We’ve included a lot of the information on other parts of this website, but here are answers to other questions you may have.
Yes. Certain services, such as Scotland-wide concessionary travel, are only available to qualifying holders of the National Entitlement Card (NEC). Other services such as library or leisure memberships may offer a choice of using the NEC or not.
NECs can only be issued to people who are resident in Scotland; cards are issued by local councils on receipt of a valid application for a service that uses the NEC.
The microchip securely holds the minimum information needed to manage the services on the card. This includes basic personal details (i.e. name, house number and post code, date of birth and gender) and in some cases information needed by the services the cardholder has applied for (e.g. library card number, leisure card number). More detail can be found in the NEC Privacy Impact Assessment, which can be downloaded from http://www.entitlementcard.org.uk/privacy-policy.
Only the data required for the provision of the relevant service is made available to individual electronic card readers. This is achieved by securing each service’s area of the microchip with a different electronic key, and only giving this key to the provider of the service concerned. For example, if you access both library services and concessionary travel using the NEC, both services will have a different key and the reader on the bus cannot read any information about your library membership.
The cardholder's name and photo will be printed on the front of the card, along with a unique reference number for each card. There may also be symbols to indicate what travel concessions the cardholder is entitled to. Young Scot branded cards, optional branding for 11-25 year olds, also carry the cardholder's date of birth for proof of age purposes.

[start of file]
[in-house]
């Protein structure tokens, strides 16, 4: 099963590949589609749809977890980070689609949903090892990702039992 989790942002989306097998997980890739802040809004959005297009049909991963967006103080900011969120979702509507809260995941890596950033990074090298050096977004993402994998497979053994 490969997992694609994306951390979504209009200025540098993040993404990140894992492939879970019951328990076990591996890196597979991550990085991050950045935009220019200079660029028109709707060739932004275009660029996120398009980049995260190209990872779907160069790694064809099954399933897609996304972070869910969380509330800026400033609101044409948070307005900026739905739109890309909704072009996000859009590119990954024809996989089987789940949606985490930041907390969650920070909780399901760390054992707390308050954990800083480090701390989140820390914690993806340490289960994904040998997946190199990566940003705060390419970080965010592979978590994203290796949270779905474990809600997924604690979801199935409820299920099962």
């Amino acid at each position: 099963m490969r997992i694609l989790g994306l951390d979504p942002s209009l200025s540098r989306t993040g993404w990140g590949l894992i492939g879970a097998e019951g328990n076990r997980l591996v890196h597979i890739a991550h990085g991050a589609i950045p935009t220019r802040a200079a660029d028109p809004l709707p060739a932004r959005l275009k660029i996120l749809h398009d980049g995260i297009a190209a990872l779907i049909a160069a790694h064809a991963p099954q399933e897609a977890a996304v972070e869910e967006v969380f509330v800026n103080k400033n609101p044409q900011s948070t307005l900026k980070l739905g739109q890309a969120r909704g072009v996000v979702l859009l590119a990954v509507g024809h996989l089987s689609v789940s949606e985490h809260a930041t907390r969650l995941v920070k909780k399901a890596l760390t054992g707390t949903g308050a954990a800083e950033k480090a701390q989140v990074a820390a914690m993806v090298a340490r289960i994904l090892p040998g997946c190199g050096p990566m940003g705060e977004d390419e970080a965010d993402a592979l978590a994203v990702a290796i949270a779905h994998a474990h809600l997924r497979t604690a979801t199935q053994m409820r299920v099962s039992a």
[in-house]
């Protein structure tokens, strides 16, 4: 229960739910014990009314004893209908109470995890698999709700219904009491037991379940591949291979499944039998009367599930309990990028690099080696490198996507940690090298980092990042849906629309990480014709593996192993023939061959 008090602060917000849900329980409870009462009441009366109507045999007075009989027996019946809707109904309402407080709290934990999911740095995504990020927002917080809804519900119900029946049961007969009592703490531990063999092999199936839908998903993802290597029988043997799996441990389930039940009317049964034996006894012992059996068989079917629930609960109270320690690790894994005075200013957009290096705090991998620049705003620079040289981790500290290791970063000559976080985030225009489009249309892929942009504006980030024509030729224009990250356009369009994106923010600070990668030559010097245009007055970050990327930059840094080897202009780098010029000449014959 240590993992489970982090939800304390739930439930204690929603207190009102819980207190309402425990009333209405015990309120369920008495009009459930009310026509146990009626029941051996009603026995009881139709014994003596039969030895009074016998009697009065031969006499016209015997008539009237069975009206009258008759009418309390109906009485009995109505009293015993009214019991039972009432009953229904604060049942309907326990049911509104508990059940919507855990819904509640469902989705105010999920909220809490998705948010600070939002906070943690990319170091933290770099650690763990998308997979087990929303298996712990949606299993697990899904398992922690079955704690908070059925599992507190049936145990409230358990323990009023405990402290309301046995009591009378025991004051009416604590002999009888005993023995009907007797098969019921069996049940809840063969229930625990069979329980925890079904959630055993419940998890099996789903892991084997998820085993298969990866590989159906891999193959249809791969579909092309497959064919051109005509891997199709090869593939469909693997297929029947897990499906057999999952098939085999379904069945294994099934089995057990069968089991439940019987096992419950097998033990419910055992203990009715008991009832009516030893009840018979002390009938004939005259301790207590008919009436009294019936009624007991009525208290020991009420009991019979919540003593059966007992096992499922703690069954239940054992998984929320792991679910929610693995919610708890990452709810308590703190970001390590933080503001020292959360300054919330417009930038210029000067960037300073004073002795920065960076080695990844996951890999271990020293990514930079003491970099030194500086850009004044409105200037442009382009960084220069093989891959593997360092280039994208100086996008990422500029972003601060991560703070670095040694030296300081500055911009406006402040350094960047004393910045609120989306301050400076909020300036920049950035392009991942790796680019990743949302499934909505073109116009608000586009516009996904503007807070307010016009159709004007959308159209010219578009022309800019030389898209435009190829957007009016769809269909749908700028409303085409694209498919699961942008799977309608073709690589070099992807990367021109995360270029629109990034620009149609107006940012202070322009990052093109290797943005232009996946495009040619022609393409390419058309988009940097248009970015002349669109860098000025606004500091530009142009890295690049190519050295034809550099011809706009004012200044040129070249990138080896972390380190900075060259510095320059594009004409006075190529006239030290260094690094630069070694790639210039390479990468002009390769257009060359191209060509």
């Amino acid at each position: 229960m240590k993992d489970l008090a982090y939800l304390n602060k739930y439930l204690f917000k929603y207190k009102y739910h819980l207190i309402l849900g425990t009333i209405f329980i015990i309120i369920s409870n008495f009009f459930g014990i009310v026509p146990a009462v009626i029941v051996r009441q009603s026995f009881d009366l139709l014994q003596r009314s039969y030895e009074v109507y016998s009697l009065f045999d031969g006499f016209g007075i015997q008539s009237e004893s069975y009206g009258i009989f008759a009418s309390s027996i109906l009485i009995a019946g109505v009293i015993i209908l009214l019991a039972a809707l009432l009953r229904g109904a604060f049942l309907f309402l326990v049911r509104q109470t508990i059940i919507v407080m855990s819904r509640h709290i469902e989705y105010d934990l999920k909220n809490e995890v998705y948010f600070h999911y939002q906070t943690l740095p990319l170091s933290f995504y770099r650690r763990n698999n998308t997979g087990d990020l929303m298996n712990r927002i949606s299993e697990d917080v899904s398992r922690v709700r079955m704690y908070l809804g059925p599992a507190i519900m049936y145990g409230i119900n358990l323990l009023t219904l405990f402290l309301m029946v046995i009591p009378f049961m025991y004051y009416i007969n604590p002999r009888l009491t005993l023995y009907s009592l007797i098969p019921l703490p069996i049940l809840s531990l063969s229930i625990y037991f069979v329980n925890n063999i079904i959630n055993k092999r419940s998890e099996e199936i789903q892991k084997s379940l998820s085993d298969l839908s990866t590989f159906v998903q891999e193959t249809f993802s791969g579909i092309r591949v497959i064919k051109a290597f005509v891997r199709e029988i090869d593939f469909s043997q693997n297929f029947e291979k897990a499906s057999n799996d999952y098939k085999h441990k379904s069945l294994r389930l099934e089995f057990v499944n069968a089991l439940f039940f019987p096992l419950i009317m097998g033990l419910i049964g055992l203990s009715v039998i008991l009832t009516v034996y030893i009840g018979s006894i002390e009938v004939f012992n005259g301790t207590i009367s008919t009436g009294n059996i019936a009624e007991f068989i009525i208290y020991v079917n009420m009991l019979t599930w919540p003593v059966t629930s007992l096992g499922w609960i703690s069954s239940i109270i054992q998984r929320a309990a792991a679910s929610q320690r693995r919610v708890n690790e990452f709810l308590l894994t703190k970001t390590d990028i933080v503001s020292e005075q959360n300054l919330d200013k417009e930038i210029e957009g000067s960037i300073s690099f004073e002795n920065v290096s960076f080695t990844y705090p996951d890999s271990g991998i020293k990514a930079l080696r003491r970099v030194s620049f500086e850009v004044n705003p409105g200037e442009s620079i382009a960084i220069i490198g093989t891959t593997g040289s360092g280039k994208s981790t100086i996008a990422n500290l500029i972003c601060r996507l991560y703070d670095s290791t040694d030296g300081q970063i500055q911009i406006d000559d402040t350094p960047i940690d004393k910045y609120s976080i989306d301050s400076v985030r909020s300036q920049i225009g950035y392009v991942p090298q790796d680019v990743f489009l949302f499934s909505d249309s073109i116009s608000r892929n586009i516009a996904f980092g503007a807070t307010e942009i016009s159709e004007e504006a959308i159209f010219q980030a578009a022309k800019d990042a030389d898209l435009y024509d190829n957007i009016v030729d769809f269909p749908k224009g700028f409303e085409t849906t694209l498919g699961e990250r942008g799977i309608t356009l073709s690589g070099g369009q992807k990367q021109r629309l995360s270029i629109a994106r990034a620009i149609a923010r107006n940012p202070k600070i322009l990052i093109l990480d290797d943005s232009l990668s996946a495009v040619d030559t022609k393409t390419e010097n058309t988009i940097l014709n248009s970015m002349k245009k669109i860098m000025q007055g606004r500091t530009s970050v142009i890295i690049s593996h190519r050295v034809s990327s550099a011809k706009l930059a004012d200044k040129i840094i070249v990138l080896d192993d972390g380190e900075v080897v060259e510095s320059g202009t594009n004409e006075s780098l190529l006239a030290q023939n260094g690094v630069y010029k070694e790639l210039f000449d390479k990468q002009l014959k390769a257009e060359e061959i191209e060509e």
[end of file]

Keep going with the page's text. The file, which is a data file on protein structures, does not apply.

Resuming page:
No. The central database used for producing and maintaining the physical cards, known as the Card Management System (CMS), does not receive details of what you have done using your NEC. The Scottish Government does not have access rights to the CMS. Access is restricted to those administering the card on your behalf. This would normally be authorised representatives of your local council, the NEC Programme Office at Dundee City Council (who act as administrators of the Scheme on a national basis) and the suppliers who are contracted to provide card management and production services. The only personal information held by the CMS is that detail necessary to print or re-print a card for an individual and deliver it. More detail can be found in the NEC Privacy Impact Assessment, which can be downloaded from http://www.entitlementcard.org.uk/privacy-policy.
Each service provider chooses how they record the transactions carried out with the card. For example, Transport Scotland records details of journeys made using a NEC in order to reimburse transport operators; however, they do not need to hold your personal details to do this, only the fact that a valid NEC was used. Transport Scotland does not share the details of individual journeys made.
All Library systems are required to record the personal details of who has taken out their stock regardless of whether or not the borrower has used the NEC, and will be required to protect that information accordingly.Other service providers may not even record the fact that you have used a particular NEC, for example if showing the NEC Young Scot card for a retailer discount.
Your local council is the data controller for both the NEC and myaccount systems. The myaccount system is used as part of the verification of personal details that takes place in line with the NEC Scheme Terms and Conditions. More detail can be found in the NEC Privacy Impact Assessment, which can be downloaded from http://www.entitlementcard.org.uk/privacy-policy .
saltirecard is a brand that indicates a card could be used for commercial smart travel Scotland-wide in the future. As well as being available as a NEC, the saltirecard brand is also appearing on transport operators’ commercial smart cards. Only the NEC can be used for concessionary travel in Scotland, and if at some time in the future you want to use your NEC for commercial, non-concessionary smart travel Scotland-wide as well, it needs to carry the saltirecard brand.
If you want to check that the details the NEC Scheme holds for you are correct, the easiest way is to make use of NEC Online. Your local council will also be able to help make changes to your address, etc.
In terms of the Data Protection Act 1998 (the Act), your local council is the Data Controller. If you wish to exercise your right to see a copy of all the relevant personal data held by the NEC Scheme under the terms of the Act, you may make a subject access request to the Data Protection Officer at your local council.